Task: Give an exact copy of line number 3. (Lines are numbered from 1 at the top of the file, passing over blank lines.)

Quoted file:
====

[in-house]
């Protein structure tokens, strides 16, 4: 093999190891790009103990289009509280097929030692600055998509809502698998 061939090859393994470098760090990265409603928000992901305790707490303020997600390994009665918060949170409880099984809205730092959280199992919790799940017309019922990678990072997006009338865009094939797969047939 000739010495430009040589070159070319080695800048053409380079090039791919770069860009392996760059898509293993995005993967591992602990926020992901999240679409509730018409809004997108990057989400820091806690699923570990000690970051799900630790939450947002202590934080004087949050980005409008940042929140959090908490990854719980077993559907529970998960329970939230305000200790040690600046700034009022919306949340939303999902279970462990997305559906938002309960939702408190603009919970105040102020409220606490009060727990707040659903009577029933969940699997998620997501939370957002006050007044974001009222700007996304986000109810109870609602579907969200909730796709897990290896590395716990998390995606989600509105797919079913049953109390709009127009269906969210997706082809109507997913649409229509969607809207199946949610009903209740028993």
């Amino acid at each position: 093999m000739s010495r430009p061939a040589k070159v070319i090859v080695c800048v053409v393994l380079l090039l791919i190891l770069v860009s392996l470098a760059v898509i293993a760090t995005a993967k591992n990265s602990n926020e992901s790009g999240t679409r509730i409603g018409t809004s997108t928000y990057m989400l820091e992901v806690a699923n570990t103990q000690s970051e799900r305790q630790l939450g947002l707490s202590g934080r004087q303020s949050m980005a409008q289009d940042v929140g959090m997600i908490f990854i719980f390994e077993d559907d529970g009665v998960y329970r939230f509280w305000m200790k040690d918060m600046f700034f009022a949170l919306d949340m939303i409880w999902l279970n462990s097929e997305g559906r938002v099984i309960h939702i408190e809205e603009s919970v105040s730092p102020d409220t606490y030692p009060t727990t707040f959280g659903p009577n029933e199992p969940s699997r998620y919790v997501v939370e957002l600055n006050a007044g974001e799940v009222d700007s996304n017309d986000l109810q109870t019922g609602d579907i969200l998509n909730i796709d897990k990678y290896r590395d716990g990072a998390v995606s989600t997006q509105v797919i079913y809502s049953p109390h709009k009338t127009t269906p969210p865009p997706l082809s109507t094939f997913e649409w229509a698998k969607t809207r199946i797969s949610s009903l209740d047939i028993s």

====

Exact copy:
């Amino acid at each position: 093999m000739s010495r430009p061939a040589k070159v070319i090859v080695c800048v053409v393994l380079l090039l791919i190891l770069v860009s392996l470098a760059v898509i293993a760090t995005a993967k591992n990265s602990n926020e992901s790009g999240t679409r509730i409603g018409t809004s997108t928000y990057m989400l820091e992901v806690a699923n570990t103990q000690s970051e799900r305790q630790l939450g947002l707490s202590g934080r004087q303020s949050m980005a409008q289009d940042v929140g959090m997600i908490f990854i719980f390994e077993d559907d529970g009665v998960y329970r939230f509280w305000m200790k040690d918060m600046f700034f009022a949170l919306d949340m939303i409880w999902l279970n462990s097929e997305g559906r938002v099984i309960h939702i408190e809205e603009s919970v105040s730092p102020d409220t606490y030692p009060t727990t707040f959280g659903p009577n029933e199992p969940s699997r998620y919790v997501v939370e957002l600055n006050a007044g974001e799940v009222d700007s996304n017309d986000l109810q109870t019922g609602d579907i969200l998509n909730i796709d897990k990678y290896r590395d716990g990072a998390v995606s989600t997006q509105v797919i079913y809502s049953p109390h709009k009338t127009t269906p969210p865009p997706l082809s109507t094939f997913e649409w229509a698998k969607t809207r199946i797969s949610s009903l209740d047939i028993s």